Ordinarily, the status of women around the world is of more interest to western educated women than to most men. However, decent men find the nasty treatment of women around much of the world abhorrent, including today the remnants of abuse in our own society. Yes, we do have some men who abuse their power over women who work for them, demanding sex; but today, when this behavior is made public, there is a price to pay. We tend to forget that these values are relatively new in the world, and even new in modern civilization.
It is no surprise that Saudi Arabia, a kingdom ruled by an absolute monarch whose power is shared with a fundamentalist sect of Islam, is no paradise for its women subjects. Women in that country have the status of children, under the total control of their menfolk, in addition to their ruling masters. Until recently, a women out in public not properly covered head to toe could expect a public beating by the "religious police." A woman accused of sexual infidelity by her husband could expect a public execution in the market square.
But Saudi Arabia is slowly changing, and with a new king and his young heir-apparent, it is rapidly changing: a dangerous thing in a reactionary society. For this reason, treatment of women in Saudi Arabia is important for us to follow. Rapid change can face potentially violent pushback.
The difference between Saudi Arabia and all the other Muslim-majority countries around the world is that all Saudi women, not just the poor women living in villages, are in the thrall of reactionary customs. Saudi women, until recently, were barred from driving cars. In other countries, women can drive---if they are wealthy enough and urban enough to have a car. This fact has been an embarrassment to Saudi Arabia?s modern sector, both men and women. The uneducated and pious men, however, like things as they have always been. They are much threatened by the notion that women have rights.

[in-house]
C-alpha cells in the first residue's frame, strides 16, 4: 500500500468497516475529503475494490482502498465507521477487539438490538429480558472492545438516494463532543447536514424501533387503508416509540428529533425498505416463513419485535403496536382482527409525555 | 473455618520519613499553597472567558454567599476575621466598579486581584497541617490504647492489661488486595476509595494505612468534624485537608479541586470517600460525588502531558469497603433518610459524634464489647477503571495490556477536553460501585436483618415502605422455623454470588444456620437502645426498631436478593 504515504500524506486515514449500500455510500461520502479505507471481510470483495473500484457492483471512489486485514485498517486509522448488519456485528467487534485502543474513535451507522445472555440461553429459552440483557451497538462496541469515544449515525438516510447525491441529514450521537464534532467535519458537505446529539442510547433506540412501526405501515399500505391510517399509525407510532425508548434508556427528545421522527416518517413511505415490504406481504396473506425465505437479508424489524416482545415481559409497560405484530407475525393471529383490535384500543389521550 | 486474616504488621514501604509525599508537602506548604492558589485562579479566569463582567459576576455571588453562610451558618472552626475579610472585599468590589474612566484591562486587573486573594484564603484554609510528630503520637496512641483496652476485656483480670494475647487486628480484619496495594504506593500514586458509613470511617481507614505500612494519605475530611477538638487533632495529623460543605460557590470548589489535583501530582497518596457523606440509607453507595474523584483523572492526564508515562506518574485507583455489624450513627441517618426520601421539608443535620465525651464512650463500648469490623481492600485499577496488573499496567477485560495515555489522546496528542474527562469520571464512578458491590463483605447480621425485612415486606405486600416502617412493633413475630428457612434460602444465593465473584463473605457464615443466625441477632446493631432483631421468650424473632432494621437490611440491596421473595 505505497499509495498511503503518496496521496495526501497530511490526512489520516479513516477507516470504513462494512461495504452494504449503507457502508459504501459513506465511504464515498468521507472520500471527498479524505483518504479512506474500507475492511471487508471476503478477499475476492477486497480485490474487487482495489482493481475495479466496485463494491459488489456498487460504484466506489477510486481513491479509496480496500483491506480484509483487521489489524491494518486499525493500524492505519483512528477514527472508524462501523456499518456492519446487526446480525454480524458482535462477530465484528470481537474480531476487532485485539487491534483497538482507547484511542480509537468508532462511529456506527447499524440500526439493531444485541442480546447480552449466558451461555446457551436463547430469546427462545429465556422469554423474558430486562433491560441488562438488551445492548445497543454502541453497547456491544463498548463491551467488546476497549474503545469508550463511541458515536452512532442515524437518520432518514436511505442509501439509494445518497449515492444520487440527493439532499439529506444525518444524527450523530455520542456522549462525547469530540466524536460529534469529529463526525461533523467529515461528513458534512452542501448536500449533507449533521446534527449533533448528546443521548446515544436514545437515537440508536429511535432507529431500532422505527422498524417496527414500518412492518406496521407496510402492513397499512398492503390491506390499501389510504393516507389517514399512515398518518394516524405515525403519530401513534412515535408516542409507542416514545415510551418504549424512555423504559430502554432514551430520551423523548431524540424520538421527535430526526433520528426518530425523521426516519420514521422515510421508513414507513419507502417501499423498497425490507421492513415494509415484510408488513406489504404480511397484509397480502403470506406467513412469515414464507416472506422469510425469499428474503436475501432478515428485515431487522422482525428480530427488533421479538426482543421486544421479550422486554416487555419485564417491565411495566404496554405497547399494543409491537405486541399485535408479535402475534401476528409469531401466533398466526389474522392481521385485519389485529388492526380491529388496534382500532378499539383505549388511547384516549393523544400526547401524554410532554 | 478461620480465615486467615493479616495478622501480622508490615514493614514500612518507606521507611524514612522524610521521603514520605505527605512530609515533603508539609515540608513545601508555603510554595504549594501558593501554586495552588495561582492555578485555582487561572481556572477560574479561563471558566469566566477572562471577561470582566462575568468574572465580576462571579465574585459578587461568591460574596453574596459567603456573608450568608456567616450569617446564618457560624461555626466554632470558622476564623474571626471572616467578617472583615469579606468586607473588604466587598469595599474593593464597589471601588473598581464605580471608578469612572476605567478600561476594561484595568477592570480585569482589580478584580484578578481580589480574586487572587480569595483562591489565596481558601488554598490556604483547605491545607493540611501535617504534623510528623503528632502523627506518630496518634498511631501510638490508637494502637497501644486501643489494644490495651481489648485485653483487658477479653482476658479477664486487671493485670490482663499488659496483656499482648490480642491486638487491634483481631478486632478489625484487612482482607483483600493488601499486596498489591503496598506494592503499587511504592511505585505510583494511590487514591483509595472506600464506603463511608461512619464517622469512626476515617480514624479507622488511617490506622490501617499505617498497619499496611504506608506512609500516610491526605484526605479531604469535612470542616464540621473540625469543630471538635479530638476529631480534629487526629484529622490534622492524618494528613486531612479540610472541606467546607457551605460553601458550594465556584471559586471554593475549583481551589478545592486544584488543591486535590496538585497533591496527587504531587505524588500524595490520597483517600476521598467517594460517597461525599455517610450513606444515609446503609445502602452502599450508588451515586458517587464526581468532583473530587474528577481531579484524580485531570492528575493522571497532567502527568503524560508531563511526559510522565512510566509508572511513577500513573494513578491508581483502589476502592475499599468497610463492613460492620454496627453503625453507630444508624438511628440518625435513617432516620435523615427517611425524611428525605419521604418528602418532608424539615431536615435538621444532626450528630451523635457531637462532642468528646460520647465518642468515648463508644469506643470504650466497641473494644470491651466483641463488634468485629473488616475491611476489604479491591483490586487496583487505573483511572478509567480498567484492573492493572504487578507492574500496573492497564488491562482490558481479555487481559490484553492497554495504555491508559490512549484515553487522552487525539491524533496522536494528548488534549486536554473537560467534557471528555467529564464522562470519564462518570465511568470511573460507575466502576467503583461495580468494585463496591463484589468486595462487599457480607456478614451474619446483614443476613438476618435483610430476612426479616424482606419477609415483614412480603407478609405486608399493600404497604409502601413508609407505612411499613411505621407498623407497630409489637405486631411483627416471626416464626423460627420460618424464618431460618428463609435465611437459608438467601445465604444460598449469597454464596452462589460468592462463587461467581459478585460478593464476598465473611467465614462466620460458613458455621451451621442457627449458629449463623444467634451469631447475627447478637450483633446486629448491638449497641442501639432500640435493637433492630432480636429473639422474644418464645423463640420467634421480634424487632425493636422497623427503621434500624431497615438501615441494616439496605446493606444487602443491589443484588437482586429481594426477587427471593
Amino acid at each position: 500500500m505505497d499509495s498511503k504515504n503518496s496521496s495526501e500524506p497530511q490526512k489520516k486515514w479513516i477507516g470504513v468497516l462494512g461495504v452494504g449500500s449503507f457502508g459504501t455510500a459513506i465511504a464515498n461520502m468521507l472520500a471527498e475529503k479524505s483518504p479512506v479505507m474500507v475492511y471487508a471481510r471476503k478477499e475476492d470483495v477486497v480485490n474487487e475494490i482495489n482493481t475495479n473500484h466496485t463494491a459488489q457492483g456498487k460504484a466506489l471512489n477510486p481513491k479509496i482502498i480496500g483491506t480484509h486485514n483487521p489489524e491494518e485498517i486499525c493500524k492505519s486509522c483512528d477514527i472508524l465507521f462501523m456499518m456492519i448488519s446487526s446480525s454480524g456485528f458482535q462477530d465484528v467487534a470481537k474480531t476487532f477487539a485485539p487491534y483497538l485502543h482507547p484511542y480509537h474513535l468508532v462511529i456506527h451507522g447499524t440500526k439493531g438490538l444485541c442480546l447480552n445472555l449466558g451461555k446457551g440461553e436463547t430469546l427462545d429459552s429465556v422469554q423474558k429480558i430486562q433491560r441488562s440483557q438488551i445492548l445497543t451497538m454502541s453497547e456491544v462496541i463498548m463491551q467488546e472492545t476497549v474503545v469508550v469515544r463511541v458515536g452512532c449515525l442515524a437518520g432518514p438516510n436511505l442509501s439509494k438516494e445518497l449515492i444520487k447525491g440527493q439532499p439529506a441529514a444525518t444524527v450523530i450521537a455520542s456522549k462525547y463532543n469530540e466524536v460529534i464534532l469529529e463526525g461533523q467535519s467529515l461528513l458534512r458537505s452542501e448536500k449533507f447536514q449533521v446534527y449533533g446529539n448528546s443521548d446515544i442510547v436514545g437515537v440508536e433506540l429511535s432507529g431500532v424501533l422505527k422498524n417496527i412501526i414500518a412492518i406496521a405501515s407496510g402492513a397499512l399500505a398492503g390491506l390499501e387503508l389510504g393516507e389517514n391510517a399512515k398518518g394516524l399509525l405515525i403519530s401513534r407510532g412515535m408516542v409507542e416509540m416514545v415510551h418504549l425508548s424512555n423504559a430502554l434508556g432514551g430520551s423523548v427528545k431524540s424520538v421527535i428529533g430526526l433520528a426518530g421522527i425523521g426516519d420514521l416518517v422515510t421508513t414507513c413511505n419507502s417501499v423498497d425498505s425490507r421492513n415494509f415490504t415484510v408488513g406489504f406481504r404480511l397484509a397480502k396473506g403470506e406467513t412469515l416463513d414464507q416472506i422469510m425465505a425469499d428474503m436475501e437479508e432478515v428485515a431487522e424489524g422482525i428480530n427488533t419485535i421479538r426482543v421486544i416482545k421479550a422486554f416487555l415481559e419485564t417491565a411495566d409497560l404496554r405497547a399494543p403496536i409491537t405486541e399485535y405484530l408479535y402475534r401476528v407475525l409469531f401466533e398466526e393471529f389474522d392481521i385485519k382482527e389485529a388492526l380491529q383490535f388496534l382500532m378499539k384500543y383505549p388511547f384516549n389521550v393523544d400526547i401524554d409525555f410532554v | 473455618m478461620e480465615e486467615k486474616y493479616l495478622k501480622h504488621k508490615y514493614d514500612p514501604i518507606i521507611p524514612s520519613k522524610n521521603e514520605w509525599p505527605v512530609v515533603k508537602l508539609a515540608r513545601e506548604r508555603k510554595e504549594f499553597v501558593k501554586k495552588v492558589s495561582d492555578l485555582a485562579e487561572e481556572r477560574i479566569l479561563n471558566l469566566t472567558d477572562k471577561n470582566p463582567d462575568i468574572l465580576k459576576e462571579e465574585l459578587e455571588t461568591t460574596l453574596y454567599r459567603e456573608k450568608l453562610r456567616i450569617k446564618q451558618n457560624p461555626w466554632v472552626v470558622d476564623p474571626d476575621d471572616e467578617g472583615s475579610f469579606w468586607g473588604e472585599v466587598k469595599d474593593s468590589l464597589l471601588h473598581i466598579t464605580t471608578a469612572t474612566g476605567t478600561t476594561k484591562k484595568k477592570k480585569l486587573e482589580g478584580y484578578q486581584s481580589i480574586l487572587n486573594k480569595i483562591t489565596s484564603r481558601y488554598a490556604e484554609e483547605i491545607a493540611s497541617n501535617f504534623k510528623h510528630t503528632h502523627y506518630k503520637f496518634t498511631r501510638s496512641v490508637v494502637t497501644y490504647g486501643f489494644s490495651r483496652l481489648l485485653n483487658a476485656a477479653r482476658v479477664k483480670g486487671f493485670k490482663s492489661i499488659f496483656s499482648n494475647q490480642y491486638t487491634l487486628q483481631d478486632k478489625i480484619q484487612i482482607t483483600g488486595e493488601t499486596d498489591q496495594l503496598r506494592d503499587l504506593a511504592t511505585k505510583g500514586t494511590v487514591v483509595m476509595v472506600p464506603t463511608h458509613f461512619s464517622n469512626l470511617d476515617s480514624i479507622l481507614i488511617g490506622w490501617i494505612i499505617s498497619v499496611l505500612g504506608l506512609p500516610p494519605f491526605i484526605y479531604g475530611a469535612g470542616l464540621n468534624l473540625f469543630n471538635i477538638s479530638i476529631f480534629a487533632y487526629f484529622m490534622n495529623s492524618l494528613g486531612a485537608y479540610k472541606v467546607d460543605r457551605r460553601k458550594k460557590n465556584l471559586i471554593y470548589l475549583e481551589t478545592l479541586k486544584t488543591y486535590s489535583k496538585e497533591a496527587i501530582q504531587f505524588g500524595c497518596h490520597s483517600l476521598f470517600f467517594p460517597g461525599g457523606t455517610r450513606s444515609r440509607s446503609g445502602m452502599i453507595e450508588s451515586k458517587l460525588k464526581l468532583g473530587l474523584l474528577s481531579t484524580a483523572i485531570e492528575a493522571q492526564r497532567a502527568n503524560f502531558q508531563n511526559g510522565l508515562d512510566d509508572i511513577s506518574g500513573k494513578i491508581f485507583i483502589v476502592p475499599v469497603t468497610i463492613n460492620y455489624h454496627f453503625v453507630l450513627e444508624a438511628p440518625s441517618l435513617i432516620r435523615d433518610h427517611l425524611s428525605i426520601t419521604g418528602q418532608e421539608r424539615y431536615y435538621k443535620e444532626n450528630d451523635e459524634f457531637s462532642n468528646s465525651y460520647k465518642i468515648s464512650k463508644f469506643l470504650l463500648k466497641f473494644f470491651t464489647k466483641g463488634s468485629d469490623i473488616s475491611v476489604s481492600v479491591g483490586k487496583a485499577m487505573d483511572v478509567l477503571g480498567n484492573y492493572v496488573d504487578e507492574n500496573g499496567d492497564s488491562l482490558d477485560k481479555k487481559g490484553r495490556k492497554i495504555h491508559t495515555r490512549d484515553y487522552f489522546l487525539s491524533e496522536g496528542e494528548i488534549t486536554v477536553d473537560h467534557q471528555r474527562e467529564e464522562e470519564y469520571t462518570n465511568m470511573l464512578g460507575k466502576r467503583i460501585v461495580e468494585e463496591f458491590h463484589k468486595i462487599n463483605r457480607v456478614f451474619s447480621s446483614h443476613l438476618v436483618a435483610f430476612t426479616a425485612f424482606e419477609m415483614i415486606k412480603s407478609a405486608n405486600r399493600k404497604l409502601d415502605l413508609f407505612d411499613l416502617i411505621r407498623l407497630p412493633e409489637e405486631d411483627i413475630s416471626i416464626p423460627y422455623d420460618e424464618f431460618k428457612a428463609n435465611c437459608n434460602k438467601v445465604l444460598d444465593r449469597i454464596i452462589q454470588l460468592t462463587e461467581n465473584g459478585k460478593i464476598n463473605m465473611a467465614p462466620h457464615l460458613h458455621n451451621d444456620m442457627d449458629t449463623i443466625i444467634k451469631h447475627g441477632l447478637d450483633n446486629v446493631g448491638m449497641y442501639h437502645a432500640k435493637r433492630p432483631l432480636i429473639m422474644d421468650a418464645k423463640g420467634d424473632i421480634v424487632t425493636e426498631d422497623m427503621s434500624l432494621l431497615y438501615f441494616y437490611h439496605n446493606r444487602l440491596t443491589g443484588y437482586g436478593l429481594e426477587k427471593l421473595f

For the past decade, educated elite women have pushed for having the right to drive. Professional working women who are not permitted to drive must depend upon hiring a driver (Pakistani hired labor) to take them to and from work, to take the children to school, and to go shopping. This is both expensive and a nuisance, and has become unacceptable to the increasingly vocal women, especially those who have traveled outside Saudi Arabia.
Saudi Arabia has a new king and crown prince, a western educated and very modern young man who is in a hurry to make his country?s culture match its incredible oil wealth. Chafing at the snail?s pace of change in his country, he is using his and his father?s absolute power to make some sweeping changes. He has locked up (in a luxury hotel) his most obstinate royal relatives, forcing them to surrender some of their corruptly obtained money. He has also taken on the Wahhabi clergy, a power source for 150 years, jailing many and letting them know they are now under harsh oversight. He has also assumed control over the military (both national and Saudi family?s own), keeping them busy in a war in Yemen. So far, he is getting away with it.
But control of women is the hot button issue in every society, even in ours until women got the right to vote in 1920. Women may finally drive cars in Saudi Arabia. The king and prince have so ordained. But many Saudi men are less keen on this. Suburban women, even educated ones, have been threatened with death by men if they drive. One woman woke to find her car burned to the ground. This pushback flies in the face of car dealers eager for their new customers and women eager for a breath of freedom. Those of us watching Saudi Arabia?s bold modernization are right to fear a counter-revolution from the brutes who controlled women for so long. It could bring down the monarchy.
Dr. Laina Farhat-Holzman is a historian, lecturer, and author of God's Law or Man's Law. You may contact her at Lfarhat102@aol.com or www.globalthink.net.